Founders of UX Series
History of UI/UX Brainstorming.
Wikipedia informs us that Brainstorming methods were first used associated with solving creative problems back in 1939 by Advertising executive Alex F. Osborn – one of the founders of BBDO, a worldwide advertising agency network.
Brainstorming was born out of sheer frustration of employees’ ability to come up with individual advertising campaign ideas so a move to session-based “brainstorming sessions” was made.
Obsorn detailed this in his 1948 book – “Your Creative Power” Still available on Amazon and a really great read for today’s User Experience designer and developer.
Practical User Experience
When is UI/UX Brainstorming commonly used?
- If you need to generate a large number of new ideas — quickly.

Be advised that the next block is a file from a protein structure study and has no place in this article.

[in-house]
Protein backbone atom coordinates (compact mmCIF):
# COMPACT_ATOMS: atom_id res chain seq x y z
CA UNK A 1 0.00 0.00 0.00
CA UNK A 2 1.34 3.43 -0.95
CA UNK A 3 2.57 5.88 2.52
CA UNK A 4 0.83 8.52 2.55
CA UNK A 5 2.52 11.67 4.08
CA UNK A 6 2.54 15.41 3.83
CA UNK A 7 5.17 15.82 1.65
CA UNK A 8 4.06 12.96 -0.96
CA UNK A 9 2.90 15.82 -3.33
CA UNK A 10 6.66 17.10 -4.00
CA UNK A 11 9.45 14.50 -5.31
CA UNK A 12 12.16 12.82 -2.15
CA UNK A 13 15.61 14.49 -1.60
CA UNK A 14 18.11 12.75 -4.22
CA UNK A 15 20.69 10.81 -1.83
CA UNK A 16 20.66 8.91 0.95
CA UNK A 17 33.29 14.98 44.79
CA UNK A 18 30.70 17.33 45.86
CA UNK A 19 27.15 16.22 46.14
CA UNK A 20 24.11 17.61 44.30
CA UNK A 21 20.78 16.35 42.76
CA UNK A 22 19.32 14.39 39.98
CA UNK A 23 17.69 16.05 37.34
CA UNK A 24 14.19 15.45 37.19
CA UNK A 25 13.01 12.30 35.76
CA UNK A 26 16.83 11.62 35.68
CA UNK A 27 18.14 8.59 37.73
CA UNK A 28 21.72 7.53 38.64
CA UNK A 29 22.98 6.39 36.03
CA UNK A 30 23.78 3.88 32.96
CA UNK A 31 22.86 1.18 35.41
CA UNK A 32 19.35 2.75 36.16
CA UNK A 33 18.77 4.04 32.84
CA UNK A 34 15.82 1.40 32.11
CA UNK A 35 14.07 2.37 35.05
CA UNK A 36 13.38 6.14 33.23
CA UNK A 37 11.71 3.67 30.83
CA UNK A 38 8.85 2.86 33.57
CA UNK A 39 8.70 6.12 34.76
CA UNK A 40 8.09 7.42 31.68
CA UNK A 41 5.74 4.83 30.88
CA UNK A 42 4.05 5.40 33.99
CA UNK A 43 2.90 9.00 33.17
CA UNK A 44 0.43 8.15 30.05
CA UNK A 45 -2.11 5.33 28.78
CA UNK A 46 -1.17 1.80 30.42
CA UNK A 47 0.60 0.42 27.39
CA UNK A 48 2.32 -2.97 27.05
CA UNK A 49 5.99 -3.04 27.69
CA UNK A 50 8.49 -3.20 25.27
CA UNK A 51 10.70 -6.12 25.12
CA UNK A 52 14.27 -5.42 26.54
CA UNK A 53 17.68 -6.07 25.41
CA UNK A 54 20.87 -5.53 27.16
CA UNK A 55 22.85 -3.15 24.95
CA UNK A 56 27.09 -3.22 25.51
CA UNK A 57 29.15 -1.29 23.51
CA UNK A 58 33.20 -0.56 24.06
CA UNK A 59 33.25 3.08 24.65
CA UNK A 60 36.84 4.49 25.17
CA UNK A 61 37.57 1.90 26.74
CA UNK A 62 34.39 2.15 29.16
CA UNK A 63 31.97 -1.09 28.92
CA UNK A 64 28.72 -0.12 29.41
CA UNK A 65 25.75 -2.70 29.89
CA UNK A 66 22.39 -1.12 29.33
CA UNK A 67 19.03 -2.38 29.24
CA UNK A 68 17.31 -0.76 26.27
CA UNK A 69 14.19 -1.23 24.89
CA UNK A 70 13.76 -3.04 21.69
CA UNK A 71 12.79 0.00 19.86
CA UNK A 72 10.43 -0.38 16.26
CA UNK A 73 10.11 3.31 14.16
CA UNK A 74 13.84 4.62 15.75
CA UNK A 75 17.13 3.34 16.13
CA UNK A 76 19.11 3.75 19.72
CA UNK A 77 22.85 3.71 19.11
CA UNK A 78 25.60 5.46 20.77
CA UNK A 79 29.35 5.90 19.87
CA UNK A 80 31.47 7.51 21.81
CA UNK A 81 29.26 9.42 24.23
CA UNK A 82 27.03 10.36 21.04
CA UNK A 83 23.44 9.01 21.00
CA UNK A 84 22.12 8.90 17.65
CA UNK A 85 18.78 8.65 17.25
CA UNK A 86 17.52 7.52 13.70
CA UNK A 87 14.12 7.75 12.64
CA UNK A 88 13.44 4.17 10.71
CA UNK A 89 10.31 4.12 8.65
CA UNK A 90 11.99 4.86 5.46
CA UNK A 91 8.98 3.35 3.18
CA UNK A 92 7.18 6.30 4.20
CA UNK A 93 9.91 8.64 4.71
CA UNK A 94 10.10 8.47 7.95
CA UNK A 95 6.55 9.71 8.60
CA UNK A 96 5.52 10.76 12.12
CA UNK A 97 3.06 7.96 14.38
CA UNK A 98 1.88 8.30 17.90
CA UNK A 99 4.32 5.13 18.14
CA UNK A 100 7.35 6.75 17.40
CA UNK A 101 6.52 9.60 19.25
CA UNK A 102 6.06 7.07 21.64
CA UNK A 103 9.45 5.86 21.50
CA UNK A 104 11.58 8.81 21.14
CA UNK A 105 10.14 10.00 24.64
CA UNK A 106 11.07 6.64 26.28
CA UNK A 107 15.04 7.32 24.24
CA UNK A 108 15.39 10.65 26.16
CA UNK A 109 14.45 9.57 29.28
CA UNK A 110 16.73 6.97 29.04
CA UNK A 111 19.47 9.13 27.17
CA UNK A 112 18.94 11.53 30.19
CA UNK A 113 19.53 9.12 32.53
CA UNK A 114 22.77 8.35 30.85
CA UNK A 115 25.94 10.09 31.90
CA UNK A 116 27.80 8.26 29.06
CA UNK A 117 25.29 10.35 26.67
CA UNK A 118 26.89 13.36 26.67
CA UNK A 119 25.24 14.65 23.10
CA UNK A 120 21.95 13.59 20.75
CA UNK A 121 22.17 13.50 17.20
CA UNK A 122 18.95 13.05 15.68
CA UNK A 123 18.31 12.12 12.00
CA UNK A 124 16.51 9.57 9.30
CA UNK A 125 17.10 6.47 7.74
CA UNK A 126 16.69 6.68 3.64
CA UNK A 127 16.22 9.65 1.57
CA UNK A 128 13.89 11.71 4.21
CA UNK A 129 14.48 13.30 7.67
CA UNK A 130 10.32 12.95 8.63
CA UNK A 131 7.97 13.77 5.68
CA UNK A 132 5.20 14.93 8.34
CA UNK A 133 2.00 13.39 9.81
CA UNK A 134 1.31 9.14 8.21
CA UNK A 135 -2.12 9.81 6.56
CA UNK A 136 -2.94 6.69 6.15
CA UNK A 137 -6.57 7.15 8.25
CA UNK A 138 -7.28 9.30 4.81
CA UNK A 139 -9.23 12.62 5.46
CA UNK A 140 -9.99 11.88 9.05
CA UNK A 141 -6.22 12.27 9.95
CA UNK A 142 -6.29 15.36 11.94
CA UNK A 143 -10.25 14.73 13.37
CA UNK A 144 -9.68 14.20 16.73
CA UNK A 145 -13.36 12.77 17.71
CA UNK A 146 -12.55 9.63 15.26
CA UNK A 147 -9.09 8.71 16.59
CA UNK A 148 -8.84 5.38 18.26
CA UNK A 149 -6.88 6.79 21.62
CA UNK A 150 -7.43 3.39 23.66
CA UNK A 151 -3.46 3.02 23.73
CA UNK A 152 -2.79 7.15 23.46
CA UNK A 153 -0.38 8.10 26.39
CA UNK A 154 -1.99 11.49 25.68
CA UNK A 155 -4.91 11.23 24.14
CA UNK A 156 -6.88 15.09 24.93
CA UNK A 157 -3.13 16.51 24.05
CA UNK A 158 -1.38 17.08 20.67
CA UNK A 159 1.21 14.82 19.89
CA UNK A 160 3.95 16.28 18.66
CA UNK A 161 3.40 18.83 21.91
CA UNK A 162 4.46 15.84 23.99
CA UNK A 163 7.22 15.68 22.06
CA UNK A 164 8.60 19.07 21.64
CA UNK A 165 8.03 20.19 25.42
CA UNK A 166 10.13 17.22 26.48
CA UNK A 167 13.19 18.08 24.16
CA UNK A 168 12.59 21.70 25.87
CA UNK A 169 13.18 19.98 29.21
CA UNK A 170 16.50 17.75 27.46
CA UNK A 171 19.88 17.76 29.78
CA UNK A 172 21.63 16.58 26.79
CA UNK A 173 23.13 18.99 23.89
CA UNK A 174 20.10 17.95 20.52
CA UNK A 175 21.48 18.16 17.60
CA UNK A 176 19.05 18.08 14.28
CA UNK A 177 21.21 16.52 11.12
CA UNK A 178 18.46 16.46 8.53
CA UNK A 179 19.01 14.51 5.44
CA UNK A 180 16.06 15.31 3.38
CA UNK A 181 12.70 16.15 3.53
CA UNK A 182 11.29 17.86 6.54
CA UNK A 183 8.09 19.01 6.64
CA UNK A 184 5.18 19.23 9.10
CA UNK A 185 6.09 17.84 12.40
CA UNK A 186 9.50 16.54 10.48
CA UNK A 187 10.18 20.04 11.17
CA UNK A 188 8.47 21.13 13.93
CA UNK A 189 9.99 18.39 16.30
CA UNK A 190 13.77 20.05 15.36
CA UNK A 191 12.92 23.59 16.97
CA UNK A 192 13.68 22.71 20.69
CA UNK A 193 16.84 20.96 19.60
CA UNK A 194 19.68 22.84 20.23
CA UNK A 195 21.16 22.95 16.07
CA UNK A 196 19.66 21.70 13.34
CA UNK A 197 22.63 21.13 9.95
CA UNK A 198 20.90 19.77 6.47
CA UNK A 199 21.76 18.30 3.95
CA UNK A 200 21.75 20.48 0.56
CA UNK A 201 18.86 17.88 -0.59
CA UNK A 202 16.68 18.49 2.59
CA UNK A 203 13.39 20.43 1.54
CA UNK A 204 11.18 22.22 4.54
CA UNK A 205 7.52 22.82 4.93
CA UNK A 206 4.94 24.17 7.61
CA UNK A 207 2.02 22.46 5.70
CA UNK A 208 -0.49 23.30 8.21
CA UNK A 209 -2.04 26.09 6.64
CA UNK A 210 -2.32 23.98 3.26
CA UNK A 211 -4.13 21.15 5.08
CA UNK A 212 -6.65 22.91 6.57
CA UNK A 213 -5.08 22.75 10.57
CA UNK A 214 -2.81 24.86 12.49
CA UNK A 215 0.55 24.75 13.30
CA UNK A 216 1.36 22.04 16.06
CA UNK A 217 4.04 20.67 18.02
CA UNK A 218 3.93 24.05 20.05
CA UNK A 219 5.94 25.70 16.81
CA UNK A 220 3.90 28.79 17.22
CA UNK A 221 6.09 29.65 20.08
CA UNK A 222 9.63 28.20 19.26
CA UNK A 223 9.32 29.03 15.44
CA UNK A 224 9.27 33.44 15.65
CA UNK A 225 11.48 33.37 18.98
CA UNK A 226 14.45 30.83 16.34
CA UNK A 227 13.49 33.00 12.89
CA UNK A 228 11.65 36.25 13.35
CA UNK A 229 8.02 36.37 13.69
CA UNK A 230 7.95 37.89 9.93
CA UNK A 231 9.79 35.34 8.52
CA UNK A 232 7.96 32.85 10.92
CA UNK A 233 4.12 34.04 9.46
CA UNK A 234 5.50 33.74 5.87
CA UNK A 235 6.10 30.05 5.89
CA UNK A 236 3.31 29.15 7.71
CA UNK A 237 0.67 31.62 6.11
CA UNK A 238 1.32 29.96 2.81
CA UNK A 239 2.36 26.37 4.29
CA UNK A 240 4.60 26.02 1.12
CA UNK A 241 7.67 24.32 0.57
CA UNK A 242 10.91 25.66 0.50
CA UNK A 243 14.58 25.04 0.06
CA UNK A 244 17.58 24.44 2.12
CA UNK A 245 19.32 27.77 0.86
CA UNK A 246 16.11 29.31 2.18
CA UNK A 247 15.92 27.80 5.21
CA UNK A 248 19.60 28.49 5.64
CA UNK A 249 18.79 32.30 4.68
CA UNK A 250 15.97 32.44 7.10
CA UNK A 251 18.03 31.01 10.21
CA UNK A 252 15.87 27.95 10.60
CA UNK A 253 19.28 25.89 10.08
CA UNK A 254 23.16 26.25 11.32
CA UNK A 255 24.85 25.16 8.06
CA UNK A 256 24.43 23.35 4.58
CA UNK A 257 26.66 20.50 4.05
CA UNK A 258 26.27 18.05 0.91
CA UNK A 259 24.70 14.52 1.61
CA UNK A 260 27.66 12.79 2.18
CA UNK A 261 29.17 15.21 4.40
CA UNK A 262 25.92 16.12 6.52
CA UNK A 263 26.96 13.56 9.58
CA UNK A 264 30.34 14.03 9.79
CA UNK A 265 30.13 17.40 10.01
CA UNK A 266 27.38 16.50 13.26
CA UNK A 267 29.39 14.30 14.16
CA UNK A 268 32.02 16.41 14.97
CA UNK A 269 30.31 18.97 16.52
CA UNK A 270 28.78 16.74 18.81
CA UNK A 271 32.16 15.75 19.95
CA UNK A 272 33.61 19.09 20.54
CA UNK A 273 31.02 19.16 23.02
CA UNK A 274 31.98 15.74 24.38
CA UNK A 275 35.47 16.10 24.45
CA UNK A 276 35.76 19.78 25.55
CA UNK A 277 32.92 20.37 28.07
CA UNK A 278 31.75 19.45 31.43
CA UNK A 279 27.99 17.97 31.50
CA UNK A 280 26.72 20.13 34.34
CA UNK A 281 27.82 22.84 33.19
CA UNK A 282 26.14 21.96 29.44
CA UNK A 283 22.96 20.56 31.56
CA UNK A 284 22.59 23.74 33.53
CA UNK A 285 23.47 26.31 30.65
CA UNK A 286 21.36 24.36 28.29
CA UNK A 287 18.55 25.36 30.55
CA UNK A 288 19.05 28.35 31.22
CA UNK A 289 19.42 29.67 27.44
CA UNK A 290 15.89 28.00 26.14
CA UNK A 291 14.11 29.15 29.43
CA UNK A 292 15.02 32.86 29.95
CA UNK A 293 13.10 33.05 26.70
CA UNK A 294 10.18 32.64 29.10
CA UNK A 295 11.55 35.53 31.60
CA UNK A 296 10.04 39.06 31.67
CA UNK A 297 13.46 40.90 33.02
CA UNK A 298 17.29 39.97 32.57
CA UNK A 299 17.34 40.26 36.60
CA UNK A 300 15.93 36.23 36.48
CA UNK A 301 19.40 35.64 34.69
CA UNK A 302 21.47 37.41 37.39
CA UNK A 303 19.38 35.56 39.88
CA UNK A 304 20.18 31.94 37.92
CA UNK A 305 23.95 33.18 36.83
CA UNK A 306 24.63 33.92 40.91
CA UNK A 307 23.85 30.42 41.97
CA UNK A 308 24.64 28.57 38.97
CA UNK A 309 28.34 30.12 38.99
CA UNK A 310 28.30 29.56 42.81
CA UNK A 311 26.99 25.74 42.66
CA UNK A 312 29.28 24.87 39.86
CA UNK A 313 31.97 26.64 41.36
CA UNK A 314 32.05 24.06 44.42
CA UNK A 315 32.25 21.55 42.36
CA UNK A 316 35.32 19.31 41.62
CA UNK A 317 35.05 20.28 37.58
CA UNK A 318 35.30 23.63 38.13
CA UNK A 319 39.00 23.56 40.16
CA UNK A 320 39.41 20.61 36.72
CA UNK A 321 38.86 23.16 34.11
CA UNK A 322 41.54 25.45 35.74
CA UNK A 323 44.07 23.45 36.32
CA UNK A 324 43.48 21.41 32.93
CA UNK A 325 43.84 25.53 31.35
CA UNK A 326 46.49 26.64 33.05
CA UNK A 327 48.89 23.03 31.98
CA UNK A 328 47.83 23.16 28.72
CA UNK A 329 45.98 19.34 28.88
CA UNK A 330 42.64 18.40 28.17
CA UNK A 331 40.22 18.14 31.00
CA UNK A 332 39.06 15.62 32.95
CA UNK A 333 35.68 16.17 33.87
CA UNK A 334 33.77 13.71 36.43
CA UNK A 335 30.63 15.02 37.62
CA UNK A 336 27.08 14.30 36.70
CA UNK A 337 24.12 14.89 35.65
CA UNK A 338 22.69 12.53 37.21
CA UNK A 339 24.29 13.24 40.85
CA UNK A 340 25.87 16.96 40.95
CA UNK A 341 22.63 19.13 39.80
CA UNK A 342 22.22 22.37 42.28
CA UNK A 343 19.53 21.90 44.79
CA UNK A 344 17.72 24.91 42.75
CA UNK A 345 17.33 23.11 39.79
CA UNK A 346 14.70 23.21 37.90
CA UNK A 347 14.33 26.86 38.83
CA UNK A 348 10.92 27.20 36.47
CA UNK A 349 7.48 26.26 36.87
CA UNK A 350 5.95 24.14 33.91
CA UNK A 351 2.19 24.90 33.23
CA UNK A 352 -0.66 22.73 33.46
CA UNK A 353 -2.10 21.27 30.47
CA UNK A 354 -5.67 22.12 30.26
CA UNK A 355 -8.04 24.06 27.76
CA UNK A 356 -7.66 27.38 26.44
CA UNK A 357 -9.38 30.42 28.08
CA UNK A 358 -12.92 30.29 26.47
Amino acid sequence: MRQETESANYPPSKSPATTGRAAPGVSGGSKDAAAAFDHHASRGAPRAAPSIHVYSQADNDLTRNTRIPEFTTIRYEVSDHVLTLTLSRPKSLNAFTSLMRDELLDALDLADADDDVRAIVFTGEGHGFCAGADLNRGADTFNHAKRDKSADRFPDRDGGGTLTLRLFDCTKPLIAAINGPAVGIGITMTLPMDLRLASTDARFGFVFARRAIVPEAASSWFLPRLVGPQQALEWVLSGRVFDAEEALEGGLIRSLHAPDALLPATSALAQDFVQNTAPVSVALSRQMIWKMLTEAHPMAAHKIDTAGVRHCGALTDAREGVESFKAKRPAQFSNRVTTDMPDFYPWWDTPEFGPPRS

- If you are having trouble pinpointing the answer to a specific problem area
- If you are looking to broadly brushstroke design various potential outcomes
Are there any rules to consider when brainstorming for UI/UX?
When conducting any design method there are usually a few key rules to keep in mind or principles to follow. Important to remember with UI/UX that these things are never hard and fast.
You need to find what works for you, having said that, these rules have generally been established over time by established UX folk as a way of guiding you into achieving more consistent results via repeat outcomes.
When approaching your next Brainstorming session you may want to consider the following rules/guidelines.
- Never Criticise and Idea – Accept them all (No matter how bad they might seem at the time)
- Quantity over Quality – More ideas are better: every time!
- Stay Focussed! – It’s easy to de-rail so we don’t chat about ideas until after the session.